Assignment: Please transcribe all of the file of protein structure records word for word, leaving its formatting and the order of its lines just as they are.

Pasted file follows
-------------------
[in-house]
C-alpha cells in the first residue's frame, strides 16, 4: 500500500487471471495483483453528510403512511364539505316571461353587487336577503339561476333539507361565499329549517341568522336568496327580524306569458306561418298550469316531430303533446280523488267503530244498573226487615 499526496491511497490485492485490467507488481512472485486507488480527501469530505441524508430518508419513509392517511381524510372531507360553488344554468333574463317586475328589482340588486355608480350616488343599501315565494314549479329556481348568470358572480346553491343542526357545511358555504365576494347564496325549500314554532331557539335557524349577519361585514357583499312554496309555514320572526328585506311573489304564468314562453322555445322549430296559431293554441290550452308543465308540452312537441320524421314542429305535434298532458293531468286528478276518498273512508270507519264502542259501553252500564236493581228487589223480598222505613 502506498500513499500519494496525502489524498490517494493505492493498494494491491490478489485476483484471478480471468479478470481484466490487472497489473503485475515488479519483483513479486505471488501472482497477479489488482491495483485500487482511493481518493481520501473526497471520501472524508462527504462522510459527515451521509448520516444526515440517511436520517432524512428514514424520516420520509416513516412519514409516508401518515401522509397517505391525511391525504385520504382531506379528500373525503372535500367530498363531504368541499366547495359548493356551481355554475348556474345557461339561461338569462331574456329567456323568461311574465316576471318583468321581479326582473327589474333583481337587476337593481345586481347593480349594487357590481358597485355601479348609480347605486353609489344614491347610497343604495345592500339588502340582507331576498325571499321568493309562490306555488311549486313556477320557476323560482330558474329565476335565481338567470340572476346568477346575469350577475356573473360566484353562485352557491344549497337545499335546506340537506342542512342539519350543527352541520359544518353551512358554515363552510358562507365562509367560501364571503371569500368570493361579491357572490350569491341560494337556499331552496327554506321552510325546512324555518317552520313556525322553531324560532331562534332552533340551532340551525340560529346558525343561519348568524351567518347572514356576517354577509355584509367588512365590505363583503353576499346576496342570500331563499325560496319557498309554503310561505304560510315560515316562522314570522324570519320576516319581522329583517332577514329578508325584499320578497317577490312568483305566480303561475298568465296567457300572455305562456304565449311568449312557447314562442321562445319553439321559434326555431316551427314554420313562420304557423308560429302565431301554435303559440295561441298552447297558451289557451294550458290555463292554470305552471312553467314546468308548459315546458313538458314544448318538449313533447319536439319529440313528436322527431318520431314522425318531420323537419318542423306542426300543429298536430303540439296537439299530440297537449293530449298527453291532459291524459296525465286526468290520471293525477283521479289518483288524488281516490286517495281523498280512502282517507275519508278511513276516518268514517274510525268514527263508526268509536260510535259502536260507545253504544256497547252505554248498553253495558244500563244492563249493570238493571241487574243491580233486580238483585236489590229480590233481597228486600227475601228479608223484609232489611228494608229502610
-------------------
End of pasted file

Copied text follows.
[in-house]
C-alpha cells in the first residue's frame, strides 16, 4: 500500500487471471495483483453528510403512511364539505316571461353587487336577503339561476333539507361565499329549517341568522336568496327580524306569458306561418298550469316531430303533446280523488267503530244498573226487615 499526496491511497490485492485490467507488481512472485486507488480527501469530505441524508430518508419513509392517511381524510372531507360553488344554468333574463317586475328589482340588486355608480350616488343599501315565494314549479329556481348568470358572480346553491343542526357545511358555504365576494347564496325549500314554532331557539335557524349577519361585514357583499312554496309555514320572526328585506311573489304564468314562453322555445322549430296559431293554441290550452308543465308540452312537441320524421314542429305535434298532458293531468286528478276518498273512508270507519264502542259501553252500564236493581228487589223480598222505613 502506498500513499500519494496525502489524498490517494493505492493498494494491491490478489485476483484471478480471468479478470481484466490487472497489473503485475515488479519483483513479486505471488501472482497477479489488482491495483485500487482511493481518493481520501473526497471520501472524508462527504462522510459527515451521509448520516444526515440517511436520517432524512428514514424520516420520509416513516412519514409516508401518515401522509397517505391525511391525504385520504382531506379528500373525503372535500367530498363531504368541499366547495359548493356551481355554475348556474345557461339561461338569462331574456329567456323568461311574465316576471318583468321581479326582473327589474333583481337587476337593481345586481347593480349594487357590481358597485355601479348609480347605486353609489344614491347610497343604495345592500339588502340582507331576498325571499321568493309562490306555488311549486313556477320557476323560482330558474329565476335565481338567470340572476346568477346575469350577475356573473360566484353562485352557491344549497337545499335546506340537506342542512342539519350543527352541520359544518353551512358554515363552510358562507365562509367560501364571503371569500368570493361579491357572490350569491341560494337556499331552496327554506321552510325546512324555518317552520313556525322553531324560532331562534332552533340551532340551525340560529346558525343561519348568524351567518347572514356576517354577509355584509367588512365590505363583503353576499346576496342570500331563499325560496319557498309554503310561505304560510315560515316562522314570522324570519320576516319581522329583517332577514329578508325584499320578497317577490312568483305566480303561475298568465296567457300572455305562456304565449311568449312557447314562442321562445319553439321559434326555431316551427314554420313562420304557423308560429302565431301554435303559440295561441298552447297558451289557451294550458290555463292554470305552471312553467314546468308548459315546458313538458314544448318538449313533447319536439319529440313528436322527431318520431314522425318531420323537419318542423306542426300543429298536430303540439296537439299530440297537449293530449298527453291532459291524459296525465286526468290520471293525477283521479289518483288524488281516490286517495281523498280512502282517507275519508278511513276516518268514517274510525268514527263508526268509536260510535259502536260507545253504544256497547252505554248498553253495558244500563244492563249493570238493571241487574243491580233486580238483585236489590229480590233481597228486600227475601228479608223484609232489611228494608229502610